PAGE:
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BoardGameGeek» Forums » Gaming Related » Gaming with Kids

Subject: Game for 25 6 year olds rss

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Andy Smith

Ohio
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Hi all,

Long story short is I will be in front of a group of about 20 to 25, 6 year olds and will be talking about law and logic (in very rudimentary terms). I wanted to play a game with them and I thought of a basic game that involves a bit of logic and wanted to run it by some people before I do.

The game plan was this. I use a deck of cards, each suit, A-6 in each suit (24 cards). Each person gets a card, but is not allowed to look at it (they can place it on their forehead for everyone else to see). Then they must, without talking, try and group together with the other kids in their suit. First group to get together wins.

What are your thoughts? Is this too hard for 6 year olds? Too easy?

The idea is there are two strategies to win. You can either figure out your card by looking around (deductive logic) or just start gathering people of a suit and see if they kick you out of the group or not (more of an inductive approach).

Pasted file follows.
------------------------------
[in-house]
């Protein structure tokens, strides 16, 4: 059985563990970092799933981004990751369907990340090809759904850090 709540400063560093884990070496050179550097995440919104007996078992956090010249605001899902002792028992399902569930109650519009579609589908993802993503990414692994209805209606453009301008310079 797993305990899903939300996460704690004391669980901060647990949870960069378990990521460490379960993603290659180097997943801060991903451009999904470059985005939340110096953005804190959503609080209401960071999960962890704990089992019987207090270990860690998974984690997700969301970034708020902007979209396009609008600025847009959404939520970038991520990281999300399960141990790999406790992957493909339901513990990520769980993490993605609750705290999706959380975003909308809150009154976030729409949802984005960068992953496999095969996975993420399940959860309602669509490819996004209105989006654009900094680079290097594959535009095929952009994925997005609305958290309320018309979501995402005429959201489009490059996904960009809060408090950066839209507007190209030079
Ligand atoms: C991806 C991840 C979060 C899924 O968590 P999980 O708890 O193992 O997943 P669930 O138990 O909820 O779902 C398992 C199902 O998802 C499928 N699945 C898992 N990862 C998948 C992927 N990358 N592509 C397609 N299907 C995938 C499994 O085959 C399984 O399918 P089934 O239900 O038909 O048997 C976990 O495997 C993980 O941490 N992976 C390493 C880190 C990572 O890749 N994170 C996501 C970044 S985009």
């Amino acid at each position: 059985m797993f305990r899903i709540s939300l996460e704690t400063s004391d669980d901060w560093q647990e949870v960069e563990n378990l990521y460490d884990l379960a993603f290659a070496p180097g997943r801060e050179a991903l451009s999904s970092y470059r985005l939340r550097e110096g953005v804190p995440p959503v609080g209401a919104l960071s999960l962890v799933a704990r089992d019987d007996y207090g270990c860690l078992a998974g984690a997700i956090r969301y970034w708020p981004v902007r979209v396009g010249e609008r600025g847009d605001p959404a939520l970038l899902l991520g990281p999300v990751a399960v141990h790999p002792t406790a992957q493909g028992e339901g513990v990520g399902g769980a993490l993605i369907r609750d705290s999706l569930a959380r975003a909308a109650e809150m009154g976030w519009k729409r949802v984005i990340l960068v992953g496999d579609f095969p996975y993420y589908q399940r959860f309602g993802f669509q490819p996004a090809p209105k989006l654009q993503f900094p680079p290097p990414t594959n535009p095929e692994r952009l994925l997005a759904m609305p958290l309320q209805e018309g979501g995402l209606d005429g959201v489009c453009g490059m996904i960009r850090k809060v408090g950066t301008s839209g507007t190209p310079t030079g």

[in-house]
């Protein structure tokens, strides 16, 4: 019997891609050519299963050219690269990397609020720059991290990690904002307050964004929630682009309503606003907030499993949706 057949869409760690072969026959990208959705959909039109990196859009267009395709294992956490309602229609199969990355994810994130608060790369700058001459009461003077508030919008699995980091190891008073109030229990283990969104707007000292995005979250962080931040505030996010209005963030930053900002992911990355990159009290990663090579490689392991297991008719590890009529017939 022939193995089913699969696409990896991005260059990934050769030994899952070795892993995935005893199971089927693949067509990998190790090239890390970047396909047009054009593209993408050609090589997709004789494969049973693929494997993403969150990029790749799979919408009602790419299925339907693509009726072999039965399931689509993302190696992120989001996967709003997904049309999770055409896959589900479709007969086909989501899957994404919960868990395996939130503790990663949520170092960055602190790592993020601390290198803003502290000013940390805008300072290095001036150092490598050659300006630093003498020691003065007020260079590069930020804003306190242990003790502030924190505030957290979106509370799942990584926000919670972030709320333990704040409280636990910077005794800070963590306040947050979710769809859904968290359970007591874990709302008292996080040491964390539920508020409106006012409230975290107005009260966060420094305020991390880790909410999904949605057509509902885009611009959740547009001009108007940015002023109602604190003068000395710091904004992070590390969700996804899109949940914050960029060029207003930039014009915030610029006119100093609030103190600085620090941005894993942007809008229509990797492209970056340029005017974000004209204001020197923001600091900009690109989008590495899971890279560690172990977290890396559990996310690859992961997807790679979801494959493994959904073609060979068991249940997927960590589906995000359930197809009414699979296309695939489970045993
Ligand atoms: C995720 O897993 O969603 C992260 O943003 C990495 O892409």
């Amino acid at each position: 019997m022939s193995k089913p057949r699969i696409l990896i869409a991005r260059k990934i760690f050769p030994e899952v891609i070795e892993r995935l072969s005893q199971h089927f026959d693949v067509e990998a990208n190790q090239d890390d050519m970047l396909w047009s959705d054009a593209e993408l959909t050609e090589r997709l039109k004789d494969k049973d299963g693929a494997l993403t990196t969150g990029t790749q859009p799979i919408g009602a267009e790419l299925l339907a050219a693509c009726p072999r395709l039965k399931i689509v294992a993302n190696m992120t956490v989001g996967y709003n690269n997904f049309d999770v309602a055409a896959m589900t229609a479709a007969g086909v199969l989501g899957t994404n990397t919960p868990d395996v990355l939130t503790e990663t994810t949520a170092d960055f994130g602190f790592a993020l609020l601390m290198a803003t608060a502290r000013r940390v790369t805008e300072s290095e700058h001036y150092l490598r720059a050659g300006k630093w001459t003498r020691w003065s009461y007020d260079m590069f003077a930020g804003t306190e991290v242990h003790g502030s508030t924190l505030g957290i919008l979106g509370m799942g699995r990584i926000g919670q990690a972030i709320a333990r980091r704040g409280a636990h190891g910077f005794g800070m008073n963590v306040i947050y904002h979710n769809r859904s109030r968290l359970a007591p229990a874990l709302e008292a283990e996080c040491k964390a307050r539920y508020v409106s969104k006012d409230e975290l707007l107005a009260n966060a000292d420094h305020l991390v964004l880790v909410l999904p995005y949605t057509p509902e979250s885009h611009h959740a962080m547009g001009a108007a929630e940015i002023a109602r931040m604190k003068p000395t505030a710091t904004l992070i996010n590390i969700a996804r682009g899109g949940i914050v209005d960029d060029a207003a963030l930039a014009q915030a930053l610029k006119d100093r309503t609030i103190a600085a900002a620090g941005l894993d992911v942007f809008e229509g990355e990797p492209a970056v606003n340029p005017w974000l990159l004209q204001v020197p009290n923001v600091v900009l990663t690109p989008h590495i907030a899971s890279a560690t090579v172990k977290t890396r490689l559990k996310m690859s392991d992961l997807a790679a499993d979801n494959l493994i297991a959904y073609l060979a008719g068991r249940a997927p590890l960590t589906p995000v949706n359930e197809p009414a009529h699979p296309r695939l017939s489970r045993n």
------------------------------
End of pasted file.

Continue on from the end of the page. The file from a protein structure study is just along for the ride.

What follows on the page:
I have no experience with kids of this age, so advice or problems I may run into would be appreciated.

Thanks!

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Mike Bialecki
United States
Costa Mesa
California
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Although I don't have experience with that many 6 years olds at one time, I do have a 5.5 year old daughter. And one thing I have found is that the more kids she is around, the crazier she gets (kudos to kindergarten teachers whose job it is to minimize this effect). You are going to have a hell of a time getting 20-25 of these kids listening to your rules, let alone following them. The first problem they'll have is not looking at their own cards as they are walking around. And then you might have the problem that they haven't even hit the "deductive reasoning" milestone. I don't know when that kicks in. I think my daughter might be able to figure it out, but in that context, maybe not.
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Kirk Roberts
United States
Jonesborough
Tennessee